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Defining AD Groups

The idea of groups has been around in the Microsoft world for much longer than OUs have been. As with the OU concept, groups serve to logically organize users into an easily identifiable structure. However, there are some major differences in the way that groups function as opposed to OUs. Among these differences are the following:

  • Group membership is viewable by users— Whereas OU visibility is restricted to administrators using special administrative tools, groups can be viewed by all users engaged in domain activities. For example, users who are setting security on a local share can apply permissions to security groups that have been set up on the domain level.

  • Membership in multiple groups— OUs are similar to a file system’s folder structure. In other words, a file can reside in only one folder or OU at a time. Group membership, however, is not exclusive. A user can become a member of any one of a number of groups, and her membership in that group can be changed at any time.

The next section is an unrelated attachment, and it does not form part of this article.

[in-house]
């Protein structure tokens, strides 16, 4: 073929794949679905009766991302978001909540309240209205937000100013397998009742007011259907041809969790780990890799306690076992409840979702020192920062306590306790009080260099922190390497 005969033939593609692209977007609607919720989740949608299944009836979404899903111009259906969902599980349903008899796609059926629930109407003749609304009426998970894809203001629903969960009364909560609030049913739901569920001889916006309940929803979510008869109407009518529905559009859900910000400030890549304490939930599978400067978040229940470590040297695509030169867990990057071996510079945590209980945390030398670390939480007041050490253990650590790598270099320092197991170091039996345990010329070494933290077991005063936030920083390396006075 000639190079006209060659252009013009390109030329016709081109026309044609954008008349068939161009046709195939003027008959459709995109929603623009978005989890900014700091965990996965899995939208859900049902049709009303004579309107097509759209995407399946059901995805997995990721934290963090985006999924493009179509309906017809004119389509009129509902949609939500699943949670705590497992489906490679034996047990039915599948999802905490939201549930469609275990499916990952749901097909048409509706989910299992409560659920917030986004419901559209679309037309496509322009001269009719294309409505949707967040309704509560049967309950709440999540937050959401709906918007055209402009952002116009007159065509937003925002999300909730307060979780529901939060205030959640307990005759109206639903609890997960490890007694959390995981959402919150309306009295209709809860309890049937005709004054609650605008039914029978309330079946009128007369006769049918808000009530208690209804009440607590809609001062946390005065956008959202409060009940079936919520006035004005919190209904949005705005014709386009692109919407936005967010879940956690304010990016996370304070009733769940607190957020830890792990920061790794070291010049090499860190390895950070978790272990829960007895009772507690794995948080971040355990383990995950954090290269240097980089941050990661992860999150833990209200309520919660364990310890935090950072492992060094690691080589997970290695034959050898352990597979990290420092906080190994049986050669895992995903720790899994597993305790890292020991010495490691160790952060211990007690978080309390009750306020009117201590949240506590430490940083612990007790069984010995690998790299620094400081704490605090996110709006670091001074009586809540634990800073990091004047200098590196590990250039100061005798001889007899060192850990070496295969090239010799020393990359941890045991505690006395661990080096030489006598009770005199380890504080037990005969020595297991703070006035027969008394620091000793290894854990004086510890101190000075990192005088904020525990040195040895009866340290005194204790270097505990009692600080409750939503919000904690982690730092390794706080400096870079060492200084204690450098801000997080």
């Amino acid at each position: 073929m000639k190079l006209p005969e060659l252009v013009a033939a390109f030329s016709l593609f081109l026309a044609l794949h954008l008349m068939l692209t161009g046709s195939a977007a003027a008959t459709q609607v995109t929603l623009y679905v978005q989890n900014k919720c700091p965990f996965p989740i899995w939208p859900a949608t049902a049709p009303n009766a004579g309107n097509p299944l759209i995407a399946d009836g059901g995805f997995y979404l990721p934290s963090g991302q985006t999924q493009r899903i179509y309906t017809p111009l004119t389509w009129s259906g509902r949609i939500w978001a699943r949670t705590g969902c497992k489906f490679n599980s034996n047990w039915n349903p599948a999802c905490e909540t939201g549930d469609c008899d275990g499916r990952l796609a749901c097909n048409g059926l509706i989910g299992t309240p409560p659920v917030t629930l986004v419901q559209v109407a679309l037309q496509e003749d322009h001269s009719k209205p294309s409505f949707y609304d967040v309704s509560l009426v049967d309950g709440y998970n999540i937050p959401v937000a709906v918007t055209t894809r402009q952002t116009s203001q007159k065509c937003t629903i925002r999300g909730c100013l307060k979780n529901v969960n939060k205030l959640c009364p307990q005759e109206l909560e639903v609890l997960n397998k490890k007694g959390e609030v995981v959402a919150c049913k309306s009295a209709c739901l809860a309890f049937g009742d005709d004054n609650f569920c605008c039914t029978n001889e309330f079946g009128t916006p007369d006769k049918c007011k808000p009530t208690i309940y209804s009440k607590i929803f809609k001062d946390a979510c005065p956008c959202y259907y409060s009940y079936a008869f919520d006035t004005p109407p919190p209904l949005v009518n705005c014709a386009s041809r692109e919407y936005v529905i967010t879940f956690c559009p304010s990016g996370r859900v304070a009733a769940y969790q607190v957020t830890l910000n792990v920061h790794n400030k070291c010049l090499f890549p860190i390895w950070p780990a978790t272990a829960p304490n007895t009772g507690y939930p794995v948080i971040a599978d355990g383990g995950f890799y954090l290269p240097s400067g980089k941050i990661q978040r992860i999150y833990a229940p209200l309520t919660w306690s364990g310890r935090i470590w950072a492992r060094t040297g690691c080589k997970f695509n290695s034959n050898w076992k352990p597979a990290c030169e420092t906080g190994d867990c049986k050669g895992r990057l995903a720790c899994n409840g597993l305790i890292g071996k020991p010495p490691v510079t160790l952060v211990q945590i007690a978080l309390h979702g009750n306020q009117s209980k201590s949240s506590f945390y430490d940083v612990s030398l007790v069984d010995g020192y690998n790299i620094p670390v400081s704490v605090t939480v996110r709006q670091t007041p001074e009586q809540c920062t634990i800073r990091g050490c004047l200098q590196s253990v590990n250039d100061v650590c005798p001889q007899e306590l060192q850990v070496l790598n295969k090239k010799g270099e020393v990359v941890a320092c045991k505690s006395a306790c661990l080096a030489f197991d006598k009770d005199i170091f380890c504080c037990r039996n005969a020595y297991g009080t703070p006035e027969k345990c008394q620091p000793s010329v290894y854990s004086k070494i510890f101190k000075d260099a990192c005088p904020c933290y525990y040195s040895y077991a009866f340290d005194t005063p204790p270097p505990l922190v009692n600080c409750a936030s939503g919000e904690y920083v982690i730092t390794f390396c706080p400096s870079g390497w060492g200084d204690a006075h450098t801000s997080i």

• Groups as security principles— Each security group in AD DS has a unique security identifier (SID) associated with it upon creation. OUs do not have associated access control entries (ACEs) and consequently cannot be applied to object-level security. This is one of the most significant differences because security groups allow users to grant or deny security access to resources based on group membership. Note, however, that the exception to this is distribution groups, which are not used for security.

  • Mail-enabled group functionality— Through distribution groups and (with the latest version of Microsoft Exchange) mail-enabled security groups, users can send a single email to a group and have that email distributed to all the members of that group. The groups themselves become distribution lists, while at the same time being available for security-based applications. This concept is elaborated further in the “Designing Distribution Groups” section later in this chapter.


  

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